The first of five individuals associated with the hacker group known as 'Crackas Wth Attitude' (CWA), that are alleged to have hacked online accounts of U.S Government officials in 2015, has pleaded guilty. 24-year-old Justin G. Liverman of North Carolina entered a plea agreement with the U.S. Justice Department on Jan. 6.
Liverman is one of two American citizens and five individuals who were alleged to be part of the CWA effort that was able to exploit internet accounts owned by senior U.S Government officials including CIA Chief John Brennan and U.S Director of National Intelligence James Clapper.
"Liverman's plea admits guilt to a conspiracy to commit unauthorized computer intrusions, identity theft, and telephone harassment," the Department of Justice stated.
Under the terms of the plea agreement, Liverman pleaded guilty to one felony count of conspiracy. According to the agreement, Liverman's actions were responsible for $95,000 in damages, out of $1.5 million in total damages caused by the CWA.
According to the original affidavit in the case, the CWA attackers used anonymizing software and social media platforms to communicate with each other, as well as to obtain unlawful access to online accounts and harass their victims.
The CWA attackers used social engineering techniques in order to exploit victim's accounts. Among the exploits that were conducted was one in November 2015, when a member of the CWA was able to gain access to a victim's Comcast account. Using the victim's credentials, a member of the CWA was able to gain access to the victim's account for the Law Enforcement Portal (LEEP). A member of the CWA then released information from the LEEP system on more than 80 officers from several Miami-area law enforcement agencies. The CWA also, according to the affidavit, made a false bomb threat to the Palm Beach County Sheriff's Office in West Palm Beach, Fla. in January 2016.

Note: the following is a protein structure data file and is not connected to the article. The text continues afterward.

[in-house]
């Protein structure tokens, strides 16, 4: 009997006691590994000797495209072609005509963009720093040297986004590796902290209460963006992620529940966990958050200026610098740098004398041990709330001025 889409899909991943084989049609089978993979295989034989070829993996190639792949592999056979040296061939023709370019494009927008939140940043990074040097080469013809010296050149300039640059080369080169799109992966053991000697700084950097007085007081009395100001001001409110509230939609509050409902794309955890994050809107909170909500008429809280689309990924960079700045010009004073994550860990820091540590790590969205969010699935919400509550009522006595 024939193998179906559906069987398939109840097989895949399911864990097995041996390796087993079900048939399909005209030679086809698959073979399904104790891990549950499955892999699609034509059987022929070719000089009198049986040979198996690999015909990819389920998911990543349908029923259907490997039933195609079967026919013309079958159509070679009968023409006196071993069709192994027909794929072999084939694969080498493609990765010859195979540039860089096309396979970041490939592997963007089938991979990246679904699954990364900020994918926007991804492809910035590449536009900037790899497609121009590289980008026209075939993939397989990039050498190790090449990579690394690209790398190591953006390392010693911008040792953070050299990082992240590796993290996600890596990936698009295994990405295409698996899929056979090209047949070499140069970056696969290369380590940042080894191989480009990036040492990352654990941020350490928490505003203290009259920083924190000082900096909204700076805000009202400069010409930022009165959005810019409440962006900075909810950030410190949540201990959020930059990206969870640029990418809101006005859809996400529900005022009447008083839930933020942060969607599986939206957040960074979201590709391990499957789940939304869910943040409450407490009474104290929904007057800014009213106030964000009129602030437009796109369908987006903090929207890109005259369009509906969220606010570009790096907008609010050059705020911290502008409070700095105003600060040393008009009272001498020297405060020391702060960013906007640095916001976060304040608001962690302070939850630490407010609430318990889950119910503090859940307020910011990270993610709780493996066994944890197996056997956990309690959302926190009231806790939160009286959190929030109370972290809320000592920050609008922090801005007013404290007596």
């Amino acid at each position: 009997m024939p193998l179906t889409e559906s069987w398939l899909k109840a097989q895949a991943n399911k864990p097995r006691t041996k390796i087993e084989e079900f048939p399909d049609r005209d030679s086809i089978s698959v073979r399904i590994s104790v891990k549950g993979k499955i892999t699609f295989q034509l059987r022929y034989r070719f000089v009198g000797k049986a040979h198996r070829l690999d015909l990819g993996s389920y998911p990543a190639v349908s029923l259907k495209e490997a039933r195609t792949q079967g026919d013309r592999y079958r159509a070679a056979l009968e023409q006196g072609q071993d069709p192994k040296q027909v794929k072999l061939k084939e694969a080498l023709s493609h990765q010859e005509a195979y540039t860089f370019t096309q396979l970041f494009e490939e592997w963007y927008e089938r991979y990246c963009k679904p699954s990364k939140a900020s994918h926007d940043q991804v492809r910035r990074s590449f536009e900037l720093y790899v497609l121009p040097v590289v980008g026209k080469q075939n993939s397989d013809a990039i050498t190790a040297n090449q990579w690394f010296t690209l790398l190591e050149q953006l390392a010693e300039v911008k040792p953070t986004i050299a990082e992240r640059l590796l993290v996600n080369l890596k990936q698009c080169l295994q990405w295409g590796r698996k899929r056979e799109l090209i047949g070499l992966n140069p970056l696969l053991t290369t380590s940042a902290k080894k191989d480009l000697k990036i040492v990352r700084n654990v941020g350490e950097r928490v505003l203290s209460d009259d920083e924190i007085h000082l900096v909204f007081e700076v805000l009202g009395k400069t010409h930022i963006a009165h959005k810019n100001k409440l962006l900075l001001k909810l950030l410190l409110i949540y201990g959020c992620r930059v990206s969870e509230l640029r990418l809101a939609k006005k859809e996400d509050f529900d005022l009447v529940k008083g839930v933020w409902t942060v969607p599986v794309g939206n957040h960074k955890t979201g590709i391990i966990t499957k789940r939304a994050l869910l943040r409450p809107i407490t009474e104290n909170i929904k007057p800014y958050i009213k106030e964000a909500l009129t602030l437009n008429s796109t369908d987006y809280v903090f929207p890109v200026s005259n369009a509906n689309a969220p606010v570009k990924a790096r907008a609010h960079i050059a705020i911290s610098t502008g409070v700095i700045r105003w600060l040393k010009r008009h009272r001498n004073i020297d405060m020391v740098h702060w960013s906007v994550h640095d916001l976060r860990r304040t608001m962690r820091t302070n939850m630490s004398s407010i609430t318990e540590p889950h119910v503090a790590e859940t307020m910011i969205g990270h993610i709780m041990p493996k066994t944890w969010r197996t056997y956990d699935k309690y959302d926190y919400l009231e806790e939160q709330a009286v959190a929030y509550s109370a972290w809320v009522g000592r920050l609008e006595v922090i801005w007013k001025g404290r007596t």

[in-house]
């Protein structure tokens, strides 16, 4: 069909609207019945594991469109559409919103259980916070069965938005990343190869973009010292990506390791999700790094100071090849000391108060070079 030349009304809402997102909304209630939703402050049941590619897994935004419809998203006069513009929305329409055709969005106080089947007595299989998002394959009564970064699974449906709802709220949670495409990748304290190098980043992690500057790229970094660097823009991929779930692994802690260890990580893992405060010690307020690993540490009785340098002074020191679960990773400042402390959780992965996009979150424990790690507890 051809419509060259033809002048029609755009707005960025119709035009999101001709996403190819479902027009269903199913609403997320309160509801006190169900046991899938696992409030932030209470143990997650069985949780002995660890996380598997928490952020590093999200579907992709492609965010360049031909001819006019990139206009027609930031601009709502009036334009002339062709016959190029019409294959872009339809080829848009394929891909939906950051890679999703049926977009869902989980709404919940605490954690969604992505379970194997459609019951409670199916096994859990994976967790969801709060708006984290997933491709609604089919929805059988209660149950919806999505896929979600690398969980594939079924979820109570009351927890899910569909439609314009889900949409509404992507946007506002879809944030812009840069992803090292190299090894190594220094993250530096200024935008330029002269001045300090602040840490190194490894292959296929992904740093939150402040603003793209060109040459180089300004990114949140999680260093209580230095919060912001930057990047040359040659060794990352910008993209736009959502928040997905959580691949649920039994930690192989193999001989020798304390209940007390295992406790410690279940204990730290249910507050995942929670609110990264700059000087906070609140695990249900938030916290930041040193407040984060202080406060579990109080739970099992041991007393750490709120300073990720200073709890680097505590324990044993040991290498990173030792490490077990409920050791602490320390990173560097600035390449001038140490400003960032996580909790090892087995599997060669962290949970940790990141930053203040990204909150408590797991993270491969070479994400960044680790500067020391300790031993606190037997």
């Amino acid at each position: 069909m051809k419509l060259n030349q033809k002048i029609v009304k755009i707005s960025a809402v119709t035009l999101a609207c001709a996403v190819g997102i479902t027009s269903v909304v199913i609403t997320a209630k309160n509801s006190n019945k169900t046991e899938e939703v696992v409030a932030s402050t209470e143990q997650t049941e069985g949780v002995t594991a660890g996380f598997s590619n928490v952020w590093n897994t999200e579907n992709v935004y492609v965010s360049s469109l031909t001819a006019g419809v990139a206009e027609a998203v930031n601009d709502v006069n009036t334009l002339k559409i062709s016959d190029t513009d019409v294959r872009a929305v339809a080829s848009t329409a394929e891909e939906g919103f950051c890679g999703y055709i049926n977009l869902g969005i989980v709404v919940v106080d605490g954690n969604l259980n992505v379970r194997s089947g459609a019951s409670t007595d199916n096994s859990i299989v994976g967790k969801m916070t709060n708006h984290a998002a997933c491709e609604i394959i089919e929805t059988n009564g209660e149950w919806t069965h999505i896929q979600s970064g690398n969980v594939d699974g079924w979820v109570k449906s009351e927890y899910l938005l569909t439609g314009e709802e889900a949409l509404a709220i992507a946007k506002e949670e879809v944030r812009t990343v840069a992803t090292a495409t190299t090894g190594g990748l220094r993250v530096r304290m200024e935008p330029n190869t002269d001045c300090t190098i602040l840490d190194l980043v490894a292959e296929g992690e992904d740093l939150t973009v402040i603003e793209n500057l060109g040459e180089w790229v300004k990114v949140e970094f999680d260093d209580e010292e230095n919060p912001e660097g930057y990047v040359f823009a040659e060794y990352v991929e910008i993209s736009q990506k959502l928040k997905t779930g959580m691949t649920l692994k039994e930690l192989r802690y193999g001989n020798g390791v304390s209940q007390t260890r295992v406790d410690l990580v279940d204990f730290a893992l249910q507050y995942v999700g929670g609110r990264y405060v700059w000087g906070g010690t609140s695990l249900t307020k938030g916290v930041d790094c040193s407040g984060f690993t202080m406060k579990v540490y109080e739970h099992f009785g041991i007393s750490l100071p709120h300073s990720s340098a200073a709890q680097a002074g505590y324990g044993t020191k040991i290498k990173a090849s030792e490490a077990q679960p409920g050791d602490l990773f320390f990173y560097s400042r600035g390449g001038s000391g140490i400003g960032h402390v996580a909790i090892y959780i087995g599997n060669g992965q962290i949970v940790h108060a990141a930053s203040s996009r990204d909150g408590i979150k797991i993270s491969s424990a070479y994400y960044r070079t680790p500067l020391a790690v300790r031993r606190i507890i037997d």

As part of the statement of facts filed with the plea agreement, Liverman's role was identified as publicly posting online documents and personal information unlawfully obtained from a victim's personal account. Additionally, Liverman sent threatening text messages to the same victim's cellphone.
Liverman will be sentenced on May 12 and faces up to five years in prison. His U.S co-defendant, Andrew Otto Boggs, who also is from North Carolina, is expected to enter a guilty plea on January 10, according to the DoJ.
Liverman's legal defense was assisted by the Courage Foundation, which is a group that aims to help support the efforts of whistleblowers.
"Nothing was really hacked in this case because important government officials and agencies left the door wide open," Courage attorney Tor Ekelan said in a statement. "One hopes that hostile nation state actors didn't walk through that open door before Justin (Livermore) did."
Sean Michael Kerner is a senior editor at eWEEK and InternetNews.com. Follow him on Twitter @TechJournalist.